12 September 2014

Crow Summer 2014: Part Two

Crows in moult: the view from my desk.

Watching the crows this summer, we have learned to distinguish several of them by a combination of size, curve of the beak, amount of feathers hanging down under the neck, bushiness of leg feathers, and so on. We have lost track of Wow, Tak, and Futhark: there are about eight young the same size. They have lost the red in their mouths, and they no longer scream to be fed. I suspect it is Futhark who dive-bombs a sibling and yanks on his tail. The moult is nearly completed, but so many crows replacing all their feathers has made tremendous demands on supplies of protein.

Korax continues to visit. Washcrow and Her continue their late afternoon quiet time. Her is quite shy and continues to be skittish about our presence, but Washcrow visits, making a quiet rattle which I try to imitate, and then we will exchange assorted clicks and rattles for a bit. At least two other crows have followed his lead, and sometimes from the feeder there will be a wonderful, brief, flourish of crow sounds. One makes a series of small sneezy sounds when he sees me, while one makes small coughs. Washcrow will also, when the feeder is inadequately supplied, come near and let out a blast of two caws, demanding food which I immediately provide.

Watching the crows this summer, we have also gained information we would prefer not to know. Crows get sick. They have crippled feet. They have deformities.  They have avian pox with white spots and tumors. One has a blind eye.  The unwell crows are cranky, snap at other crows on the feeder. The healthy crows don't seem to discriminate against the unwell when we are watching. There is ultimately nothing we can do about the unwell.  The number of them is distressing -- do we have an accurate view of the ratio of well to unwell, or do we see more of the unwell because we provide a reliable food supply?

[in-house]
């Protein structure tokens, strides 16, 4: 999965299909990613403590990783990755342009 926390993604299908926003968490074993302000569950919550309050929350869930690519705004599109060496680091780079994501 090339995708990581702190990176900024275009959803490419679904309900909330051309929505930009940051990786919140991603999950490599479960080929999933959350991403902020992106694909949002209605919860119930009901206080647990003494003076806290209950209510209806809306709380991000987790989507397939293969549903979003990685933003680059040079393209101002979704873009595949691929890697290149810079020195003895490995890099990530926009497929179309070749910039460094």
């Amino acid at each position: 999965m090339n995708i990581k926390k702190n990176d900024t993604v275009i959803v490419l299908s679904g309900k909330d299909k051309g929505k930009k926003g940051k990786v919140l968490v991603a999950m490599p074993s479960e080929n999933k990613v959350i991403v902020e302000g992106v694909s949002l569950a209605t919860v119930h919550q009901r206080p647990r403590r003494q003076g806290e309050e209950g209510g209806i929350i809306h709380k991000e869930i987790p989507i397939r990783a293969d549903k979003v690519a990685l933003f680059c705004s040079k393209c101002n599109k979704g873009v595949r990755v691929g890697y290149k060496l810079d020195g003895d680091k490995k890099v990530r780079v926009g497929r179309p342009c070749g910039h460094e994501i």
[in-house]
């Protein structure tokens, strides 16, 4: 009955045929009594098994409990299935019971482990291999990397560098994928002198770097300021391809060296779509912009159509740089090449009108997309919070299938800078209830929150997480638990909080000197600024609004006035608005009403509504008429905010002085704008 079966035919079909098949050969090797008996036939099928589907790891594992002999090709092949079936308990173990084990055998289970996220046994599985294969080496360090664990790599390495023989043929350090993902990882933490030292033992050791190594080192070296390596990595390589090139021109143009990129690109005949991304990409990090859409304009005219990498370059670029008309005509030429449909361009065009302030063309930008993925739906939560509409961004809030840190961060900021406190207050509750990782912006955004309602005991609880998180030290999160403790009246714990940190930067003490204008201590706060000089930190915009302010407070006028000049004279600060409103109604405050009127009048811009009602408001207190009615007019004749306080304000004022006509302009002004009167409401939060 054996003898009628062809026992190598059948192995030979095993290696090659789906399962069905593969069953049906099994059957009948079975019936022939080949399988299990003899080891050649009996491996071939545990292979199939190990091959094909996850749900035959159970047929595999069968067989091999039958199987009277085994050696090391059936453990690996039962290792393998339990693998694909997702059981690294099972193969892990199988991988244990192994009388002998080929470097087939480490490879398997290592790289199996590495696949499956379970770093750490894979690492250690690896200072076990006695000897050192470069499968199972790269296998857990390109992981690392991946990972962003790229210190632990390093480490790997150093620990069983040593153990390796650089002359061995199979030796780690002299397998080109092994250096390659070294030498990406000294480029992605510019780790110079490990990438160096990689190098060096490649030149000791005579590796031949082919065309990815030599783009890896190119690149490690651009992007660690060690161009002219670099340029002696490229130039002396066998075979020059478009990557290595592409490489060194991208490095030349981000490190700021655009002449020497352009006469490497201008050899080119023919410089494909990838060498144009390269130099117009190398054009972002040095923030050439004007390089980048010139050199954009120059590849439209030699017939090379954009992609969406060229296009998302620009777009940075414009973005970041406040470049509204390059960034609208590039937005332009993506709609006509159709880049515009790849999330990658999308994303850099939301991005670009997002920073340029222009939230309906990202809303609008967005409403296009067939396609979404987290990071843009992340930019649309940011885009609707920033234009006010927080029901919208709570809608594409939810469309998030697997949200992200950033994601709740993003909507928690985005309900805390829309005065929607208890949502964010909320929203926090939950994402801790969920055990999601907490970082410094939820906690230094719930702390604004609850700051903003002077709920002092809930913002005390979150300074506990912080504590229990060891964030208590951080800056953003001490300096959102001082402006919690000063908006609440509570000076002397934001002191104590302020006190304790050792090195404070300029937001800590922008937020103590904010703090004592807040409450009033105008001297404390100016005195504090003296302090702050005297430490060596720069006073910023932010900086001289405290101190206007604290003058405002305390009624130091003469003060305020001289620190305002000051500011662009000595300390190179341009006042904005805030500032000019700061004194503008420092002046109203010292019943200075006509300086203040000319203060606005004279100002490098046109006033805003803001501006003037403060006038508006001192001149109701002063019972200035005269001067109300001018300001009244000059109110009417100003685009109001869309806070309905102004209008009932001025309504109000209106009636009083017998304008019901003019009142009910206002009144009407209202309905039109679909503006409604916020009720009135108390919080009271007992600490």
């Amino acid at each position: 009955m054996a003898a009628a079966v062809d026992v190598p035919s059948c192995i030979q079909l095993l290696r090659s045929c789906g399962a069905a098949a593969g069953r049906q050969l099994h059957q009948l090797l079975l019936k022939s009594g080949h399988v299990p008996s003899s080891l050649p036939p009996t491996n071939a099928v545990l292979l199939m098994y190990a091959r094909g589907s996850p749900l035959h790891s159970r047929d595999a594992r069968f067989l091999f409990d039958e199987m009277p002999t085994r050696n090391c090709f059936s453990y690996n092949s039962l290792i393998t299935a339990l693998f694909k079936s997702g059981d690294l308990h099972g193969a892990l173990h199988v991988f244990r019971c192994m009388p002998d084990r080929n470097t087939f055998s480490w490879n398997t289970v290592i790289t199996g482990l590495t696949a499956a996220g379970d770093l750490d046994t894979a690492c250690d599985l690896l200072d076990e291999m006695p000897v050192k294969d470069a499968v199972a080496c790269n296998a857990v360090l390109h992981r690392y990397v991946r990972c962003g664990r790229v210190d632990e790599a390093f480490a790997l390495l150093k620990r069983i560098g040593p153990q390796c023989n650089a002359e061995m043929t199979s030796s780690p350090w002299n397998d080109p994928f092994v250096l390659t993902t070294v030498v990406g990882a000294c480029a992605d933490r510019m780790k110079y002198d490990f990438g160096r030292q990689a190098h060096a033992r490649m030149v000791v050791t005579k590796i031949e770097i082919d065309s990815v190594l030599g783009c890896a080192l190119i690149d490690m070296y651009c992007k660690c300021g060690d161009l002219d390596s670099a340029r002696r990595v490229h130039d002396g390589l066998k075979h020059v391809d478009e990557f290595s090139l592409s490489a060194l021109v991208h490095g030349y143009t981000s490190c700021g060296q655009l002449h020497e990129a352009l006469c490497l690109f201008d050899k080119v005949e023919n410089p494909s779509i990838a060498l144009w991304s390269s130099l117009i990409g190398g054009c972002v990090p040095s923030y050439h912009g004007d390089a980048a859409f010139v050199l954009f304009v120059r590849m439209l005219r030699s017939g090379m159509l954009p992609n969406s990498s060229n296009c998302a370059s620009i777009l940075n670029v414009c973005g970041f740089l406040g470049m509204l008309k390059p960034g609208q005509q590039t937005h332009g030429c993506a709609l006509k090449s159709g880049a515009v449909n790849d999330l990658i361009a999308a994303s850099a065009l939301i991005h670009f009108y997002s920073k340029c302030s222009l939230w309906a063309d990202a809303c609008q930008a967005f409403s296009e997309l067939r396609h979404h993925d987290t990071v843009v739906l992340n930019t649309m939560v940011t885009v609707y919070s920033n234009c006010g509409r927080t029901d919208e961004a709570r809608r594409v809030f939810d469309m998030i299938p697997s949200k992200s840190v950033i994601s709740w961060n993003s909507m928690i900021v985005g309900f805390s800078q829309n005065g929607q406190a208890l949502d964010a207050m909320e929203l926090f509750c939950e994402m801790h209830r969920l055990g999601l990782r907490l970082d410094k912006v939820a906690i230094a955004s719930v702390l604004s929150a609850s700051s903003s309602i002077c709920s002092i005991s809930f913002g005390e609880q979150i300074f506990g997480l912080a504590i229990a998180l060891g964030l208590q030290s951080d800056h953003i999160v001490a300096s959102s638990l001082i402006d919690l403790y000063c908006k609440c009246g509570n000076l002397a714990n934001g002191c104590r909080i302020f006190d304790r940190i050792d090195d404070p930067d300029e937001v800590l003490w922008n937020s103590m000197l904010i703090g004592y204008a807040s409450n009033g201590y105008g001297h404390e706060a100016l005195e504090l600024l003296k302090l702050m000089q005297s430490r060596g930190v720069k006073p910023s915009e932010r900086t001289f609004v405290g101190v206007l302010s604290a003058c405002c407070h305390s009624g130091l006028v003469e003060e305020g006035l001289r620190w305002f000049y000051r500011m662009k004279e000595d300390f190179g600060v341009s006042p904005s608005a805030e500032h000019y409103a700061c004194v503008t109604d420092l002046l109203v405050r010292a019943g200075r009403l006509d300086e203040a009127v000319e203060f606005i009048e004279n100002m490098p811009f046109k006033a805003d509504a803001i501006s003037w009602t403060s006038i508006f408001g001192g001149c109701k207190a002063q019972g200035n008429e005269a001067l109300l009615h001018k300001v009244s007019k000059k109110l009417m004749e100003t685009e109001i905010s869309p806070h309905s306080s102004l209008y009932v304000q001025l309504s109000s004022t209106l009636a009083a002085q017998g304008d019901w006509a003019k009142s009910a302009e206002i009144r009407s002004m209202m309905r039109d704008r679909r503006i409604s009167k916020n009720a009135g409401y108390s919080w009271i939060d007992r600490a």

Sometimes we can help them a little. Pierre constructed a feeder so the crows have three different possibilities for standing – on a rounded perch, on the narrower edge of the pan, on a flat plank. The crow with the crippled foot will land on the plank, foot curled, and then press it down on the plank until it opens up to support him. I discovered that the two crows  with poxy faces liked soft bread – the pox makes sores in the mouth. After a week they rejected it, and I saw that one was getting better: the other has disappeared.

The unwell crows are more difficult to photograph.  They stay at the feeder a shorter time, their  movements are jerkier, and I have wondered if they see the lens of the camera as the eye of a predator.

Skin problems on the chin. These seem to be much improved.
This is the crow who makes sneezy noises at me.

Crippled foot.

Avian pox and damaged beak.

Avian pox.  

Tumors of avian pox.  The one on the left foot has become
larger, and the one on the right began since we 
started noticing.  

This crow, a relative of Hork, has the pox tumors
on one foot, and is blind in his left eye.  

To end on a more pleasing note, the young
squirrels of late summer have discovered
the crow feeder.

No comments:

Post a Comment

I will not publish Anonymous comments.